• I've been doing this for a month or so, and I don't find it to be "way too much work". Honestly, there aren't that many sites that really need all these scripts to work. Just about every site these days needs a locally-hosted script to work it seems, but that's taken care of with my point #1 (Options->General->Temporarily allow top-level sites by default->Base 2nd level Domains). Just set that one option and most sites work fine.

                      After that, you'll find some sites that need stuff from some CDN.

            • What do you mean "if".

              In a typical day I will see websites with HTML5 pop-overs, pages not showing content, and (my personal favourite) a banner saying "we can see you're blocking our ads. If you want to see our content disable adblocking", to which I direct my middle finger at the content provider and close the tab.

              Would have given mod points for this.

          • No. Actually, their response is trying to outlaw ad blockers and their use.

            Remember, you're dealing with managers. Their response to a technical problem is a legal solution.

            • Unfortunately, they now seem set to have a new weapon against users: TPP.
              • The battle is not over. It's not won yet, not by a long shot, but it also is not lost.

                Basically we cannot lose it. Though it's doubtful what we'd gain when we win.

                • One partial solution would be to make a modern-day equivalent of FIDOnet. Latency would still be a problem, but I think there are enough people addicted to Facebook and Twitter that there would be sufficient nodes available at any time of the day or night.
          • by flajann ( 658201 )
            Indeed. They have long since gotten around the built-in popup block in most browsers by doing the same directly at the HTML level. Nothing is more annoying than the entire page darkening up while I'm reading and then seeing that annoying sneaky pop-up. I usually close the tab at that point.

            Tracking is becoming more insidious every day. Now, Hotspots will record the probe requests your cellphones send out looking for a WiFi to connect to, and will include your MAC address for technical reasons (can probe f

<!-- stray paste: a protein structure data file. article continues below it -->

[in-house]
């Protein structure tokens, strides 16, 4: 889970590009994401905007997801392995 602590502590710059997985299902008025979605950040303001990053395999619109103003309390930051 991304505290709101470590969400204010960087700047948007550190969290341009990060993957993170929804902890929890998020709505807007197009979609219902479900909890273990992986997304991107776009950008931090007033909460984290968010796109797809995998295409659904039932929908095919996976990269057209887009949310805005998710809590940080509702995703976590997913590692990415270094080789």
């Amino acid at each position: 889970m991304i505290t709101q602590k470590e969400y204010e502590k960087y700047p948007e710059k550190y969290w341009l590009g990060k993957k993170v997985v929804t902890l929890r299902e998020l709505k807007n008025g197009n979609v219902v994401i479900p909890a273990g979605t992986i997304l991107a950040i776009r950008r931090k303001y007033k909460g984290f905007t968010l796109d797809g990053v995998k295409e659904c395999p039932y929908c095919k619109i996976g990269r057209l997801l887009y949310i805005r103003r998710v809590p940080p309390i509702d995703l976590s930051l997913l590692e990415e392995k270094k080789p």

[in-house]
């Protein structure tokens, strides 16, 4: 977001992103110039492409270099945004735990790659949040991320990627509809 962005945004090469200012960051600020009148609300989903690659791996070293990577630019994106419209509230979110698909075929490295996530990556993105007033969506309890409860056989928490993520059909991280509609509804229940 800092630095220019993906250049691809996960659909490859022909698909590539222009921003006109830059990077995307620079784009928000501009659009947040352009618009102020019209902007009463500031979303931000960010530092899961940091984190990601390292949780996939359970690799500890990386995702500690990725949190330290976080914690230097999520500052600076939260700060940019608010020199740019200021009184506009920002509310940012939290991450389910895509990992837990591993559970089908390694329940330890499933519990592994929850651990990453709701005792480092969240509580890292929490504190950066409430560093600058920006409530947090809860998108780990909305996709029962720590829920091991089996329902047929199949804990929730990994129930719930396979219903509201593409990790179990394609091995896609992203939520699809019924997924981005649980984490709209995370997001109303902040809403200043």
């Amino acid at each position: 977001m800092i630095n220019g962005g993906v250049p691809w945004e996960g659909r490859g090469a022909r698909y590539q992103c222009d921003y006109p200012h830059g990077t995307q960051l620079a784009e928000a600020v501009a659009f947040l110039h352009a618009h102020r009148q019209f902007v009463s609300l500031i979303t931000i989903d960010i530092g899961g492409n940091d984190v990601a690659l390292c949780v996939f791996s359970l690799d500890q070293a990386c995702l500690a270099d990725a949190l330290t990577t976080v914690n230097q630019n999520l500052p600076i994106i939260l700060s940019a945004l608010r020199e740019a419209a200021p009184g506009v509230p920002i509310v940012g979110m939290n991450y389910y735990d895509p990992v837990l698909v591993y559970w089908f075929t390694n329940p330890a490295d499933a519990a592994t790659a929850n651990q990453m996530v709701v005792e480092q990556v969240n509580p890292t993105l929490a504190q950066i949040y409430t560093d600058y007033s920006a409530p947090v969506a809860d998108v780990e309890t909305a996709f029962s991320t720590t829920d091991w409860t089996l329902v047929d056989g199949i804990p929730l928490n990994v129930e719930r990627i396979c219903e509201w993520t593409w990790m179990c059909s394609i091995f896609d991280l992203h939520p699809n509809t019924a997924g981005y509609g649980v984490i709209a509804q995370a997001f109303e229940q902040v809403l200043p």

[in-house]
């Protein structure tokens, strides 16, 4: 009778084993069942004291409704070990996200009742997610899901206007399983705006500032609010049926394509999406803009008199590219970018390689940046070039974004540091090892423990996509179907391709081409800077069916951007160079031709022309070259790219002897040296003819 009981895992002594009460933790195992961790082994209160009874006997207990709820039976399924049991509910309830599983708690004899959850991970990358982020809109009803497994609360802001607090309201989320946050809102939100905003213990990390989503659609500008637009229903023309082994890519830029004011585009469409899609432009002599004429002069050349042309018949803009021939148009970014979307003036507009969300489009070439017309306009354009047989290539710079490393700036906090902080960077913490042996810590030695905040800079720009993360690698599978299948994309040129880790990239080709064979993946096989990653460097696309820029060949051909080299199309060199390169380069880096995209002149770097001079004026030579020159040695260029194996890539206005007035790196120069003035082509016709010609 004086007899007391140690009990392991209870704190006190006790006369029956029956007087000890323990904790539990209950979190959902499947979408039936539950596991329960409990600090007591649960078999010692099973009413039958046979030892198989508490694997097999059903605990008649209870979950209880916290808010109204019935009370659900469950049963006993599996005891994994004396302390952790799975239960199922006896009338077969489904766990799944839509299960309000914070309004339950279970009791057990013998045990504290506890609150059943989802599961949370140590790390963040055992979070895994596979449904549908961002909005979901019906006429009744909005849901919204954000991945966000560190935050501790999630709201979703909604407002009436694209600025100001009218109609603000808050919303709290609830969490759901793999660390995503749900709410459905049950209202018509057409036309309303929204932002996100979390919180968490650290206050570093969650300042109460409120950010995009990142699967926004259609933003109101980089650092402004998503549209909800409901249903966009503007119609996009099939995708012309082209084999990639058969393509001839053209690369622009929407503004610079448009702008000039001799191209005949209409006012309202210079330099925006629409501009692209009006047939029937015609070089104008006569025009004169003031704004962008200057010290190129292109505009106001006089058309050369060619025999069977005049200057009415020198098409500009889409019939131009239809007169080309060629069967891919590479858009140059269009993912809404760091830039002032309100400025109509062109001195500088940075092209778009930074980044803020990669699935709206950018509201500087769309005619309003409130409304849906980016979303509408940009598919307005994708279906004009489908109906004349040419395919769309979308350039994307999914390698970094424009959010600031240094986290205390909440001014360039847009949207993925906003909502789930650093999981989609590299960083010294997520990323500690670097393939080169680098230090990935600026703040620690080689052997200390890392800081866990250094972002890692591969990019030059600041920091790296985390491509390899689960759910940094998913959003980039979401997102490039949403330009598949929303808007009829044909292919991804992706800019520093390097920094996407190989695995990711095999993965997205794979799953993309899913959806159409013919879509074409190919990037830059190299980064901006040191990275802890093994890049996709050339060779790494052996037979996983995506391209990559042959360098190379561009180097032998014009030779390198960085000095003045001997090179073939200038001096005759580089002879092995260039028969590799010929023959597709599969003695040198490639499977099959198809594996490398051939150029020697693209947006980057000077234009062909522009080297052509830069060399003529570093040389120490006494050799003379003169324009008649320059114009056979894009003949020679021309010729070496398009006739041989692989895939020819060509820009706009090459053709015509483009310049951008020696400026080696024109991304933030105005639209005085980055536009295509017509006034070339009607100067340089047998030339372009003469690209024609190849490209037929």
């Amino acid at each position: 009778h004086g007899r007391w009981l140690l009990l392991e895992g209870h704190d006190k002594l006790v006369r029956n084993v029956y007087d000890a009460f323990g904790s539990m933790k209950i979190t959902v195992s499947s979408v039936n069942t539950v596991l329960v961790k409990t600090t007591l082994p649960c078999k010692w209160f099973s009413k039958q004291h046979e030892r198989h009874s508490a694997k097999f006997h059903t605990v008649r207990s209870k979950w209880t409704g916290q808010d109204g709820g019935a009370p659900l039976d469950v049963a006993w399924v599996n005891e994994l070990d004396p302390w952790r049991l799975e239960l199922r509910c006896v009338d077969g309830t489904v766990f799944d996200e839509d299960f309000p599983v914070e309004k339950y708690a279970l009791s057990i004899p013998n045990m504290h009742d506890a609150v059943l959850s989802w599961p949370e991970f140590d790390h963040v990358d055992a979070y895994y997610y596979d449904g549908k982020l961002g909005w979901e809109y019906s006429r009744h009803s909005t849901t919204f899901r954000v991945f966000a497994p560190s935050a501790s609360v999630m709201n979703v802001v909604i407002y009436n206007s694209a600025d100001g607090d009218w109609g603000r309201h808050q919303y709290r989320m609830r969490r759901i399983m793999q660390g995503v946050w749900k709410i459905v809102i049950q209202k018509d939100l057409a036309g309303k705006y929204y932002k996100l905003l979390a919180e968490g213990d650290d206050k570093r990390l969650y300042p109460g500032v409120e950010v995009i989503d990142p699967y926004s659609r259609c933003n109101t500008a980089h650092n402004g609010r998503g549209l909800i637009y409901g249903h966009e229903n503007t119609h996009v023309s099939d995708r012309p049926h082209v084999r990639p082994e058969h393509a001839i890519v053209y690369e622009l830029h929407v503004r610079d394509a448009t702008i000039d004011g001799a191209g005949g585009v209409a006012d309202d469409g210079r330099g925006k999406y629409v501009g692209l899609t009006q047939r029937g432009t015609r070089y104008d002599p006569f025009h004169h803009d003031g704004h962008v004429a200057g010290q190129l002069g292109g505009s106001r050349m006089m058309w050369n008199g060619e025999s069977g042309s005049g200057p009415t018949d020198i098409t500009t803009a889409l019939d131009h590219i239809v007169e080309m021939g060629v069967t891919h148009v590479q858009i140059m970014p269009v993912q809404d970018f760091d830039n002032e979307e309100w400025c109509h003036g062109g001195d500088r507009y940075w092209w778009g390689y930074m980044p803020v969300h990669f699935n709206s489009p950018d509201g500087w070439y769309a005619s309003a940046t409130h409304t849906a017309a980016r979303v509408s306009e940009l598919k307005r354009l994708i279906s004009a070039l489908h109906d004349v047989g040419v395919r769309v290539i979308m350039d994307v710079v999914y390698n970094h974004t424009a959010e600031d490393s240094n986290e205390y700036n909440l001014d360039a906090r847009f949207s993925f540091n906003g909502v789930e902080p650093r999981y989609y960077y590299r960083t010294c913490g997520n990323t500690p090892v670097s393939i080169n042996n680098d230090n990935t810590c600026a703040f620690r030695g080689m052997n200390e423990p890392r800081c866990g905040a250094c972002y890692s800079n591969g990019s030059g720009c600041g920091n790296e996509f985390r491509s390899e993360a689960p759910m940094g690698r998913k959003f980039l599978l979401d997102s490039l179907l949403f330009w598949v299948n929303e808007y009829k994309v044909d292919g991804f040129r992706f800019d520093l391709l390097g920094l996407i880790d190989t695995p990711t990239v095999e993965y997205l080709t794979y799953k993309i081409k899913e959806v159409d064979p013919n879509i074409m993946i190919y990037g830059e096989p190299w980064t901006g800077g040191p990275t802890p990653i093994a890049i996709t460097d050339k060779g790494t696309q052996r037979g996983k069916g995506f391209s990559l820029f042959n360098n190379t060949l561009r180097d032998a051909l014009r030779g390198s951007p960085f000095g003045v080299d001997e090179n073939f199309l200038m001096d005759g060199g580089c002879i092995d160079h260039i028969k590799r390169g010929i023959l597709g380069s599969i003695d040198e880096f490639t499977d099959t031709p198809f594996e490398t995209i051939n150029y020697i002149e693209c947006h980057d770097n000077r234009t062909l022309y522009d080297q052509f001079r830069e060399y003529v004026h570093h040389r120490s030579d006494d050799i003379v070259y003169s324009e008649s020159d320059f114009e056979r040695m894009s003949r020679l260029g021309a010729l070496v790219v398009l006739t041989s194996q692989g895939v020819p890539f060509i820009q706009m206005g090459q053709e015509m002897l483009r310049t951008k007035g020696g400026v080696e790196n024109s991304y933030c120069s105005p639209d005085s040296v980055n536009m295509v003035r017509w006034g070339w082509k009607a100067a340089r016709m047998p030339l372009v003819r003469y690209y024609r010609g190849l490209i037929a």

• by Khyber ( 864651 )

            " then the natural response from advertisers is to try to create ads that get around the blockers."

            At which point they're circumventing my security measures and will get held accountable in court for such.

  • by tlambert ( 566799 ) on Sunday November 08, 2015 @12:49PM (#50888089)

    Because it's the FTC's job, not the FCC's.

    The Federal Trade Commission regulates things like this -- business interactions with customers -- in the same way it regulates the federal Do Not Call list.

    If you are asking the FCC to regulate this, you are asking the wrong regulatory body; you might as well be asking the FDA to regulate it, because you think that being tracked all the time is injurious to people's mental health.

    • by Anonymous Coward

      It IS injurious to people's mental health.

      Just about as much as their hallucinations that Facebook, Google, and the like, really give a shit that you're a man in his 30's looking for purple Beanie Babies of My Little Broni at 3am.

      Forget I typed that.

    • Well, can the better business bureau stop those really annoying waiters/waitresses from asking all about you? No. But maybe one could advise restaurant staff not to follow their customers to the restroom. Also maybe a restaurant with a sign outside which states, "Free Food" should not be so enticing.
    • by rtb61 ( 674572 )